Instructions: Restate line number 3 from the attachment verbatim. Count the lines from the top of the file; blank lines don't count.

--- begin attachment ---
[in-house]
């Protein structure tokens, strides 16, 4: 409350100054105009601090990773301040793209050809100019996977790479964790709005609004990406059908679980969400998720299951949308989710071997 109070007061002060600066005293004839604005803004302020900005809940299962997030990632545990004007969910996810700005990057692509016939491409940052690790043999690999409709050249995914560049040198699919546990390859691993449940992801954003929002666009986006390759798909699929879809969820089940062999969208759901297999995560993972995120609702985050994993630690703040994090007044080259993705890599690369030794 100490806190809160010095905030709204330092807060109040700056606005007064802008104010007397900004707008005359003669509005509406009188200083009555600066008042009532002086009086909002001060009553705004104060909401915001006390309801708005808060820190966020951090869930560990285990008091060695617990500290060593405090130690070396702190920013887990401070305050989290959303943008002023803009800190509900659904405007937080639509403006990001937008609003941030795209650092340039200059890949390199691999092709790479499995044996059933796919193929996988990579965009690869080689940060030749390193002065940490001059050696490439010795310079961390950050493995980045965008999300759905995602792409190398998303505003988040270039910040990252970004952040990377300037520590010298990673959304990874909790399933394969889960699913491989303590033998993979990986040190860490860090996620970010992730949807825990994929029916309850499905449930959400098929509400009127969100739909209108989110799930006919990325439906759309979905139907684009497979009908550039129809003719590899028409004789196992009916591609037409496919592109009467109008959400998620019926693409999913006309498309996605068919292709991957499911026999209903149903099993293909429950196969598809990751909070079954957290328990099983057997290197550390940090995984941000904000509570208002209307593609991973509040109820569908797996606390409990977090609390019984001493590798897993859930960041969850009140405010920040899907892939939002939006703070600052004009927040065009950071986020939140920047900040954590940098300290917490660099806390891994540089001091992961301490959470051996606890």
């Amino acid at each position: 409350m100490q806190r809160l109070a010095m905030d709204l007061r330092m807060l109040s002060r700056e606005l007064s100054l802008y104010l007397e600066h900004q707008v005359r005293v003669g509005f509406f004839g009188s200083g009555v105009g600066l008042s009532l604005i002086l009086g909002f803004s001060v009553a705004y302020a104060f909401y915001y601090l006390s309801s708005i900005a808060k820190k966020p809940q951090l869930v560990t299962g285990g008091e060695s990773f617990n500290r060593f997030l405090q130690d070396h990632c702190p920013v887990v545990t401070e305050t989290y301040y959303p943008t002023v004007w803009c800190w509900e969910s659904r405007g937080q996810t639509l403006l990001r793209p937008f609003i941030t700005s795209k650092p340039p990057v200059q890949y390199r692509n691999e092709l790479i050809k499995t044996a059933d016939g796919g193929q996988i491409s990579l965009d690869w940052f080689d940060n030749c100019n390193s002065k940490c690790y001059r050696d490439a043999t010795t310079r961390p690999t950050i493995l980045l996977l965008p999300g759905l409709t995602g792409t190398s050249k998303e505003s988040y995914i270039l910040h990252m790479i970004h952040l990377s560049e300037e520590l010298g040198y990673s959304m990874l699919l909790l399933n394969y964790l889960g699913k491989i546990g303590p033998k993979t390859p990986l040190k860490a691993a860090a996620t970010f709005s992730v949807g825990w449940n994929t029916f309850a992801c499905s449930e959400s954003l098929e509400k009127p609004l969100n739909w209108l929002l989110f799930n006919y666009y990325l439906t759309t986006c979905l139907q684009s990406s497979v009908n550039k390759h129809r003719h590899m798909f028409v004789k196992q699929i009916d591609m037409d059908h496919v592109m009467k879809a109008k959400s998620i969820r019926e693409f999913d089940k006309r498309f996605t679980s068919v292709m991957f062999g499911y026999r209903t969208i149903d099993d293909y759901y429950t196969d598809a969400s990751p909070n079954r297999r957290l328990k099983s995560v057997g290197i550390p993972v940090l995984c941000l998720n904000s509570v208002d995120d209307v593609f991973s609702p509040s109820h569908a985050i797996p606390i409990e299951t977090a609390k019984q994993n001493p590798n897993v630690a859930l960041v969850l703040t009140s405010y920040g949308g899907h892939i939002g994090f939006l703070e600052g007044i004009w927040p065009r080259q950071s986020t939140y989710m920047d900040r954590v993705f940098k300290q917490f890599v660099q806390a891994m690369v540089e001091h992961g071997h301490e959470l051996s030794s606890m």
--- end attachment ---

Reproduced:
């Amino acid at each position: 409350m100490q806190r809160l109070a010095m905030d709204l007061r330092m807060l109040s002060r700056e606005l007064s100054l802008y104010l007397e600066h900004q707008v005359r005293v003669g509005f509406f004839g009188s200083g009555v105009g600066l008042s009532l604005i002086l009086g909002f803004s001060v009553a705004y302020a104060f909401y915001y601090l006390s309801s708005i900005a808060k820190k966020p809940q951090l869930v560990t299962g285990g008091e060695s990773f617990n500290r060593f997030l405090q130690d070396h990632c702190p920013v887990v545990t401070e305050t989290y301040y959303p943008t002023v004007w803009c800190w509900e969910s659904r405007g937080q996810t639509l403006l990001r793209p937008f609003i941030t700005s795209k650092p340039p990057v200059q890949y390199r692509n691999e092709l790479i050809k499995t044996a059933d016939g796919g193929q996988i491409s990579l965009d690869w940052f080689d940060n030749c100019n390193s002065k940490c690790y001059r050696d490439a043999t010795t310079r961390p690999t950050i493995l980045l996977l965008p999300g759905l409709t995602g792409t190398s050249k998303e505003s988040y995914i270039l910040h990252m790479i970004h952040l990377s560049e300037e520590l010298g040198y990673s959304m990874l699919l909790l399933n394969y964790l889960g699913k491989i546990g303590p033998k993979t390859p990986l040190k860490a691993a860090a996620t970010f709005s992730v949807g825990w449940n994929t029916f309850a992801c499905s449930e959400s954003l098929e509400k009127p609004l969100n739909w209108l929002l989110f799930n006919y666009y990325l439906t759309t986006c979905l139907q684009s990406s497979v009908n550039k390759h129809r003719h590899m798909f028409v004789k196992q699929i009916d591609m037409d059908h496919v592109m009467k879809a109008k959400s998620i969820r019926e693409f999913d089940k006309r498309f996605t679980s068919v292709m991957f062999g499911y026999r209903t969208i149903d099993d293909y759901y429950t196969d598809a969400s990751p909070n079954r297999r957290l328990k099983s995560v057997g290197i550390p993972v940090l995984c941000l998720n904000s509570v208002d995120d209307v593609f991973s609702p509040s109820h569908a985050i797996p606390i409990e299951t977090a609390k019984q994993n001493p590798n897993v630690a859930l960041v969850l703040t009140s405010y920040g949308g899907h892939i939002g994090f939006l703070e600052g007044i004009w927040p065009r080259q950071s986020t939140y989710m920047d900040r954590v993705f940098k300290q917490f890599v660099q806390a891994m690369v540089e001091h992961g071997h301490e959470l051996s030794s606890m």